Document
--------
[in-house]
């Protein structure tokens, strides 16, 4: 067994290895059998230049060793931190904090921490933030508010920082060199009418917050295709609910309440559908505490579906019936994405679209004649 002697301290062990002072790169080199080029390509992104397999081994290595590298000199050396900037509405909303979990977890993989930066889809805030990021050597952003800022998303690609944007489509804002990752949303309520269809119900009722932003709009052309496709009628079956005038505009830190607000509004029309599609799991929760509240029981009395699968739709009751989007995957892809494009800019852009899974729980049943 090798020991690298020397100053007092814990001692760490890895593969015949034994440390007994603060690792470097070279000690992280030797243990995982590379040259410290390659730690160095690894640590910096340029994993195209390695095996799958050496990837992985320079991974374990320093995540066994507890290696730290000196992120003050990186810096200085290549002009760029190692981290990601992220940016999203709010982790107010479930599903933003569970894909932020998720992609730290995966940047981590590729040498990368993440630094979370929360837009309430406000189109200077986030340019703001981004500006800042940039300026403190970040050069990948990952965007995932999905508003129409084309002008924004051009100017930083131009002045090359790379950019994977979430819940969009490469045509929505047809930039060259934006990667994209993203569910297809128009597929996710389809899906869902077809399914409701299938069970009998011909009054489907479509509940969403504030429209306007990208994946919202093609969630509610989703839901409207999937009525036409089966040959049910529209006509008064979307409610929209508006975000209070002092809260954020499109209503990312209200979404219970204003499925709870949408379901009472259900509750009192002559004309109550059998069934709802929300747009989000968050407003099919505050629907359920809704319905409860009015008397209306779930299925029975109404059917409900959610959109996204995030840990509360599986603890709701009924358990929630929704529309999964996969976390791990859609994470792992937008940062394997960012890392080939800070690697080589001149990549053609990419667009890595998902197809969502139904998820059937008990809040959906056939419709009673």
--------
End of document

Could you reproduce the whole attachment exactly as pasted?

[in-house]
């Protein structure tokens, strides 16, 4: 067994290895059998230049060793931190904090921490933030508010920082060199009418917050295709609910309440559908505490579906019936994405679209004649 002697301290062990002072790169080199080029390509992104397999081994290595590298000199050396900037509405909303979990977890993989930066889809805030990021050597952003800022998303690609944007489509804002990752949303309520269809119900009722932003709009052309496709009628079956005038505009830190607000509004029309599609799991929760509240029981009395699968739709009751989007995957892809494009800019852009899974729980049943 090798020991690298020397100053007092814990001692760490890895593969015949034994440390007994603060690792470097070279000690992280030797243990995982590379040259410290390659730690160095690894640590910096340029994993195209390695095996799958050496990837992985320079991974374990320093995540066994507890290696730290000196992120003050990186810096200085290549002009760029190692981290990601992220940016999203709010982790107010479930599903933003569970894909932020998720992609730290995966940047981590590729040498990368993440630094979370929360837009309430406000189109200077986030340019703001981004500006800042940039300026403190970040050069990948990952965007995932999905508003129409084309002008924004051009100017930083131009002045090359790379950019994977979430819940969009490469045509929505047809930039060259934006990667994209993203569910297809128009597929996710389809899906869902077809399914409701299938069970009998011909009054489907479509509940969403504030429209306007990208994946919202093609969630509610989703839901409207999937009525036409089966040959049910529209006509008064979307409610929209508006975000209070002092809260954020499109209503990312209200979404219970204003499925709870949408379901009472259900509750009192002559004309109550059998069934709802929300747009989000968050407003099919505050629907359920809704319905409860009015008397209306779930299925029975109404059917409900959610959109996204995030840990509360599986603890709701009924358990929630929704529309999964996969976390791990859609994470792992937008940062394997960012890392080939800070690697080589001149990549053609990419667009890595998902197809969502139904998820059937008990809040959906056939419709009673």